The reason I say partially is that my experience with lucid dreams is that sometimes I'm aware that I'm dreaming. And sometimes I can control what I'm doing. But other times I'm in control and conscious but I'm not quite at that point of realizing I'm in a dream. It's possible those are full lucid states, but I simply wasn't paying attention to the signs of unreality as I was focused on something else.
A recent New Scientist article  points out publications last year (primarily of Ursula Voss and Allan Hobson) that try to find neurological correlations of lucid dreaming. Furthermore, these researchers want to use lucid dreaming to explore a primary-secondary theory of consciousness. As Jessica Hamzelou explains in the New Scientist article:
Gerald Edelman at the Scripps Research Institute in La Jolla, California, proposed that there are two possible states of consciousness, which he called primary and secondary consciousness. Primary consciousness is the simple subjective experience of sensory perception and emotions, which could be applied to most animals. It's a state of "just being, feeling, floating", according to Ursula Voss at the University of Frankfurt in Germany.So, on the premise that there is secondary and primary consciousness, lucid dreaming may be dreaming with secondary consciousness active, whereas non-lucid dreaming involves only primary consciousness.
The mental life of your common or garden human, however, is a lot more complicated. That's because we are "aware of being aware". This allows us to reflect upon ourselves and our feelings and, in an ideal world, make insightful decisions and judgments. This state, dubbed secondary consciousness, is thought to be unique to humans.
The study of Ursula Voss et al  conducted at Frankfurt University found differences in the brain patterns (measured with EEG and CSD (current source densities)) between lucid sleep, REM sleep, and waking with eyes closed. It's only a small amount of data, but it helps show that lucid sleep is not just a part of REM sleep, but shares correlations with waking.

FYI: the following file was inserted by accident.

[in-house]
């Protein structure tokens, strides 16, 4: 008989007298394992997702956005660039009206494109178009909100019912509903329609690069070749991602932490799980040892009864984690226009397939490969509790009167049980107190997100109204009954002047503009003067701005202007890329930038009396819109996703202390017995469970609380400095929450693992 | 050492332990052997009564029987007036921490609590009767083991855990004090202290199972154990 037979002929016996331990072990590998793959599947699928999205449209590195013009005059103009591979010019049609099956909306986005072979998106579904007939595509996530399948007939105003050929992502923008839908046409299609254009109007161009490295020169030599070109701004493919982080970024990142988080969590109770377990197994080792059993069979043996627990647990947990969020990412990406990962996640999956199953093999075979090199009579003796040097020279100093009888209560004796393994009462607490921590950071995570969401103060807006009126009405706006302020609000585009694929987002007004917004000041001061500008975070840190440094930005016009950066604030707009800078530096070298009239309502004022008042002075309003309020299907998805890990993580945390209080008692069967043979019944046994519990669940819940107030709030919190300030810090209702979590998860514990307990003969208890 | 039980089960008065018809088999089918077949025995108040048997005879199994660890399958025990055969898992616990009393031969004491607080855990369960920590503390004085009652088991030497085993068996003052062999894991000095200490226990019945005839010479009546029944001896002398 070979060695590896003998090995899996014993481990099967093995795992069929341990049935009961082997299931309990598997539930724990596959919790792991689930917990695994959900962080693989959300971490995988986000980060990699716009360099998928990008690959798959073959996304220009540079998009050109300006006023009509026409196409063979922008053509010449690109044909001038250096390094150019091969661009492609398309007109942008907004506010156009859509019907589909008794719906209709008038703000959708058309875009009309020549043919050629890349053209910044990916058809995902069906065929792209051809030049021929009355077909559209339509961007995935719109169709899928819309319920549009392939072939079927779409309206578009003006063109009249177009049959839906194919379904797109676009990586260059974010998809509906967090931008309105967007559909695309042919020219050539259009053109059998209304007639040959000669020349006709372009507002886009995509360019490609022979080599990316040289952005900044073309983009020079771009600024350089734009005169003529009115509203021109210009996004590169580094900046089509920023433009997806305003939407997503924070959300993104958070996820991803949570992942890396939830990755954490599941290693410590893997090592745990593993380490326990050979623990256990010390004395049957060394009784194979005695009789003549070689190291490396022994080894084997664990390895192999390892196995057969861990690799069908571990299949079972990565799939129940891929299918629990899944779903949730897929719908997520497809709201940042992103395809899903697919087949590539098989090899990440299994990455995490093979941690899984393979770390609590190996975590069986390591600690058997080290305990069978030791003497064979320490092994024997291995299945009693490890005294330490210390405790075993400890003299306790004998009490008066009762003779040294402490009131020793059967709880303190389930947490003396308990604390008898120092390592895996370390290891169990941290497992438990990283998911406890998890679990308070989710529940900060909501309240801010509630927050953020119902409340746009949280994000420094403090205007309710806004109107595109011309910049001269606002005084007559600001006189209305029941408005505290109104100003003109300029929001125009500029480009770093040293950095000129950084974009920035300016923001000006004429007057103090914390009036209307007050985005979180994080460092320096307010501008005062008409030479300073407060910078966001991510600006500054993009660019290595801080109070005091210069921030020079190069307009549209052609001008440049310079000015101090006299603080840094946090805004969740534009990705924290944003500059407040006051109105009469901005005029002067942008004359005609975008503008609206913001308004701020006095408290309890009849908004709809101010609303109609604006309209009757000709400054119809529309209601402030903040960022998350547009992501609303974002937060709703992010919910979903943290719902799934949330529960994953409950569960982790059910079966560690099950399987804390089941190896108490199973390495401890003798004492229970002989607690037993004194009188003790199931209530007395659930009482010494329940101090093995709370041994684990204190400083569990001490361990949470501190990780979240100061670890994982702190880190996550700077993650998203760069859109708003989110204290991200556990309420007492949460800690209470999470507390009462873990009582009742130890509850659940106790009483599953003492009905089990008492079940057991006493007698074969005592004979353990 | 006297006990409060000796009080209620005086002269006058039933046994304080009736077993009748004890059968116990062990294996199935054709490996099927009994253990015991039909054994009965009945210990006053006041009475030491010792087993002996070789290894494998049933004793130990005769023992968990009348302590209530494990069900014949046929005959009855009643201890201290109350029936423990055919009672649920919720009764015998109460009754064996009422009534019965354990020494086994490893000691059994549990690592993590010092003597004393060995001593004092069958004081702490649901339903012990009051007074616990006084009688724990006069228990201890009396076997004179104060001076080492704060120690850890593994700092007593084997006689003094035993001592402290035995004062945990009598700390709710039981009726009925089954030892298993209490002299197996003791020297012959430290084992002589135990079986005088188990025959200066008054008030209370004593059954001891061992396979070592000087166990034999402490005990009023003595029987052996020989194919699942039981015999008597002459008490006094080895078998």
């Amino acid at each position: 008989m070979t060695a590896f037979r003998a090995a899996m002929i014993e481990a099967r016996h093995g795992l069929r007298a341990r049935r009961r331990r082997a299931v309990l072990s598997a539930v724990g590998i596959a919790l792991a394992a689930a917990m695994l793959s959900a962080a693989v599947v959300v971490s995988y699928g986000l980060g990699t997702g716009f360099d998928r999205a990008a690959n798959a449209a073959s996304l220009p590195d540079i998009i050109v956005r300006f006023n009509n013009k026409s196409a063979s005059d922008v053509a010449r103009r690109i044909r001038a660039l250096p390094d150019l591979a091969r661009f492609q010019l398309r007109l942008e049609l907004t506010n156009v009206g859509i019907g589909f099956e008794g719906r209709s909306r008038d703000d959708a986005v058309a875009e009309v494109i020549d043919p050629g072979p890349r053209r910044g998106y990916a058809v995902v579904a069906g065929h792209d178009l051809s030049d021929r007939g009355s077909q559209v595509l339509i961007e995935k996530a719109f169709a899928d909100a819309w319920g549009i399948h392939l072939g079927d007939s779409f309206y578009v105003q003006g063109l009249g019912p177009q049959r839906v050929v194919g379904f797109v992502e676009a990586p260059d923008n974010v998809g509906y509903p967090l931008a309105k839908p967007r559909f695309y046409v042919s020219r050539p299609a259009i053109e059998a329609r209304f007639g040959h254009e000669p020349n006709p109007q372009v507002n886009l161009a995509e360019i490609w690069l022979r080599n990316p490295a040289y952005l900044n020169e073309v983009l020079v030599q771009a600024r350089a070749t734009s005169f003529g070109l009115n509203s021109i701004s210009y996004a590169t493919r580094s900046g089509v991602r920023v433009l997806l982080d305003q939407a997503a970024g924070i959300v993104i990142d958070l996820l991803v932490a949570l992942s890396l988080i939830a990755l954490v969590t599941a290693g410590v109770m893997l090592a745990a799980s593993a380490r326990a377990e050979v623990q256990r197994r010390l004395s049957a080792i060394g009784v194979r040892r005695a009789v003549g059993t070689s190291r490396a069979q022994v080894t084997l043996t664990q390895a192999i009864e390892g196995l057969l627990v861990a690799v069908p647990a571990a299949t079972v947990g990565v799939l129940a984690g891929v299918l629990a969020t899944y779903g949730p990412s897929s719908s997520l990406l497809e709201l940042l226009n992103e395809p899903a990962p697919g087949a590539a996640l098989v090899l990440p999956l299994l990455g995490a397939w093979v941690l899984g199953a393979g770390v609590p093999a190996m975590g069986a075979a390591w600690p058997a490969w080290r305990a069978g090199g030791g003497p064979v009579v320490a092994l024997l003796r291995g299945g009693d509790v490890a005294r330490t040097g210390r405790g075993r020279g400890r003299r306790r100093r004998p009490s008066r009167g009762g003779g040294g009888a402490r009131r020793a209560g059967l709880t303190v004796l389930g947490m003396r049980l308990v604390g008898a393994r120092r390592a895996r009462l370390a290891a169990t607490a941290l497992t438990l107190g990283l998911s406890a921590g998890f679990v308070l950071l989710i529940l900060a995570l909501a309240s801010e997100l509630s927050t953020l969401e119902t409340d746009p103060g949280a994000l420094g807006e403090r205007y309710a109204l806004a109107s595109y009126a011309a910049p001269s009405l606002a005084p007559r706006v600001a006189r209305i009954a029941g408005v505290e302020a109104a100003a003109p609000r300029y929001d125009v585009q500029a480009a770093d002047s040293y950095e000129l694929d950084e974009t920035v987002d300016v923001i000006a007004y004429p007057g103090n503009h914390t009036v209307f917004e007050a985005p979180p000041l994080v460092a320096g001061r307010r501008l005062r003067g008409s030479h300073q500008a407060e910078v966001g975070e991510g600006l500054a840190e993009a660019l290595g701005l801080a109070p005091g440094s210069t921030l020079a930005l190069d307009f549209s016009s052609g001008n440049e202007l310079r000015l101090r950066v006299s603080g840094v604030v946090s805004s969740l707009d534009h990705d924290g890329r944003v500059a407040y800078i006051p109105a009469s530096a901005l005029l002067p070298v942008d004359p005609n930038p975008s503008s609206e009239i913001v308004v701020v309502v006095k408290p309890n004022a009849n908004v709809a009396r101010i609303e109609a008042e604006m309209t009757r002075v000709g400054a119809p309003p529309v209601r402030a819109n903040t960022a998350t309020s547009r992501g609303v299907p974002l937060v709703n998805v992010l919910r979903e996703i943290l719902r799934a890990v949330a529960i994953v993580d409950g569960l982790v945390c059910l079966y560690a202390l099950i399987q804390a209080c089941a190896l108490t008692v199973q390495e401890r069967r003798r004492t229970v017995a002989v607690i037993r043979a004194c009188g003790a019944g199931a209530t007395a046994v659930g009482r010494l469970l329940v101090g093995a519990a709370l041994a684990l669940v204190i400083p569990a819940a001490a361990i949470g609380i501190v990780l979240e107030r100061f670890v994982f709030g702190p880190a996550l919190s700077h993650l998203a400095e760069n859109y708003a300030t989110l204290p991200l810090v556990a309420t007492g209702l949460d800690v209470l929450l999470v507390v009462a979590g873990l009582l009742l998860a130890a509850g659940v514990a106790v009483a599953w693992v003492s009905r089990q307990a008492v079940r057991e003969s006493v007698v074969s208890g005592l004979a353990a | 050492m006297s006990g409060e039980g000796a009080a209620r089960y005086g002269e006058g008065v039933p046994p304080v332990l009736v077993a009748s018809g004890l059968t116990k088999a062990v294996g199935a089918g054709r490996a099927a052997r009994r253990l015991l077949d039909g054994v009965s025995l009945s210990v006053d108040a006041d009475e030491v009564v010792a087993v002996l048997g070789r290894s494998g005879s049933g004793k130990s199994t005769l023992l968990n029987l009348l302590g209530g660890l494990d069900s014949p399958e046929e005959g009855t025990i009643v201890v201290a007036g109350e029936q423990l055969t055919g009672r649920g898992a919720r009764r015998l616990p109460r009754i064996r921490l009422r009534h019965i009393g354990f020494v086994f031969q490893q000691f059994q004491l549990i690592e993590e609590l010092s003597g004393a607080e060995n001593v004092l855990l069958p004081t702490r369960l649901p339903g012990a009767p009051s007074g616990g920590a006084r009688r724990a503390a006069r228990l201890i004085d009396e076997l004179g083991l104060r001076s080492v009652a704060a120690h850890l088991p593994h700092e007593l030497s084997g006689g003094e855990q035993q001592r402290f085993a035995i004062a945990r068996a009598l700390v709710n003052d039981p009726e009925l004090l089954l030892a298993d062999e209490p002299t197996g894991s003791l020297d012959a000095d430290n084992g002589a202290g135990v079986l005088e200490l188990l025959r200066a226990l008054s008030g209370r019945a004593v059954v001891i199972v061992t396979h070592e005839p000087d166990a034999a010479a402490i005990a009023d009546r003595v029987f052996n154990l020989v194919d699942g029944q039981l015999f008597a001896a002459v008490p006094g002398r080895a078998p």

Some other info that may be of interest to those who want to conduct lucid experiments: Only half of the subjects could enter lucid states in the laboratory, even though all of them claimed to have lucid dreams beforehand in non-laboratory settings. The researchers were not able to induce lucid dreaming in the subjects with machines--the only reliable way was for the subjects to self-induce lucidity. The duration of lucid states was ambiguous. This experiment ended up with only three recorded lucid episodes. As the report admits, there are still major methodological issues.
Due to the types of measurement, Voss was not able to test the hypothesis that the dorsolateral prefrontal cortex (DLPfC) would light up in lucid dreaming, as compared to REM sleep in which the DLPfC takes a break. If DLPfC is a site of "executive ego" than it should be active in dreaming when one is lucid but not otherwise and may correlate with Edelman's secondary consciousness.
Allan Hobson of Harvard Medical School, another researcher mentioned in the New Scientist article, wrote a paper last year about the pros and cons of using lucid dreaming as a tool for investigating the neuroscience of consciousness . He references the Voss experiment, and like Voss points out the untested hypothesis that the DLPfC should activate in dream states that are lucid. Hobson also references studies led by Michael Czisch that used MRI to measure differences in lucid dreaming (according to Hobson). The imaging showed that certain frontal, temporal, and occipital regions have increased activation during lucid sleep--regions distinctly human as compared to macaque monkeys. Since those regions might be key for consciousness research, we might have a way to test aspects of consciousness built into our brains that we have hardly exploited.
A commentary of Hobson's paper by Don Kuiken of the Department of Psychology, University of Alberta, was recently published . A possibility Kuiken points out is that perhaps in non-lucid states the brain uses an alternate form of self-regulation similar to that in musical improvisation. It is interesting that the brain might be using the same patterns when playing jazz as when in REM sleep--going with the flow. So, as Kuiken offers, non-lucid sleep regulation and "responsiveness to 'what comes'" might also be important for consciousness research.
 Hamzelou, J. "Want to find your mind? Learn to direct your dreams," New Scientist, no.2764, 15 June 2010.
 Voss U, Holzmann R, Tuin I, Hobson A. "Lucid dreaming: a state of consciousness with features of both waking and non-lucid dreaming," SLEEP, vol.32, no.9, pp.1191-1200, 2009.
 Hobson, J.A. "The neurobiology of consciousness: Lucid dreaming wakes up," International Journal of Dream Research, vol.2, no.2, pp.41-44, 2009.
 Kuiken, D. "Primary and secondary consciousness during dreaming: Commentary on 'The neurobiology of consciousness: Lucid dreaming wakes up' by J. Allan Hobson," International Journal of Dream Research, vol.3, no.1, pp.21-25, 2010.